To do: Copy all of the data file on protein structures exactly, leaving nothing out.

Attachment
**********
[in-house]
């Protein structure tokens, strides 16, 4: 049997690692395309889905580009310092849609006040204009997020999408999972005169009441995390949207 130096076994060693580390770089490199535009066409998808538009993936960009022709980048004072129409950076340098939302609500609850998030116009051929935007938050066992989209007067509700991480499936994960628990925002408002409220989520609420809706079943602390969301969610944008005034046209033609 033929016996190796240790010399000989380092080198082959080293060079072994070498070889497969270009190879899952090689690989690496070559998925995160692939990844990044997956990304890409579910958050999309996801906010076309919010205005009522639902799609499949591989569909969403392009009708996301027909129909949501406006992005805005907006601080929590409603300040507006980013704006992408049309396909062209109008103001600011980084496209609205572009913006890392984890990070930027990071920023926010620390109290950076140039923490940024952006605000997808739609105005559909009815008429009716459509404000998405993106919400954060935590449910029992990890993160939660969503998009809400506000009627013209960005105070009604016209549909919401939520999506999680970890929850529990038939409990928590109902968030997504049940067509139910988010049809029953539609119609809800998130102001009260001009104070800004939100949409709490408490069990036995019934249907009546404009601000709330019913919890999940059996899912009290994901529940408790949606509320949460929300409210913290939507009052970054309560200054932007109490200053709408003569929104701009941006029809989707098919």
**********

[in-house]
């Protein structure tokens, strides 16, 4: 049997690692395309889905580009310092849609006040204009997020999408999972005169009441995390949207 130096076994060693580390770089490199535009066409998808538009993936960009022709980048004072129409950076340098939302609500609850998030116009051929935007938050066992989209007067509700991480499936994960628990925002408002409220989520609420809706079943602390969301969610944008005034046209033609 033929016996190796240790010399000989380092080198082959080293060079072994070498070889497969270009190879899952090689690989690496070559998925995160692939990844990044997956990304890409579910958050999309996801906010076309919010205005009522639902799609499949591989569909969403392009009708996301027909129909949501406006992005805005907006601080929590409603300040507006980013704006992408049309396909062209109008103001600011980084496209609205572009913006890392984890990070930027990071920023926010620390109290950076140039923490940024952006605000997808739609105005559909009815008429009716459509404000998405993106919400954060935590449910029992990890993160939660969503998009809400506000009627013209960005105070009604016209549909919401939520999506999680970890929850529990038939409990928590109902968030997504049940067509139910988010049809029953539609119609809800998130102001009260001009104070800004939100949409709490408490069990036995019934249907009546404009601000709330019913919890999940059996899912009290994901529940408790949606509320949460929300409210913290939507009052970054309560200054932007109490200053709408003569929104701009941006029809989707098919």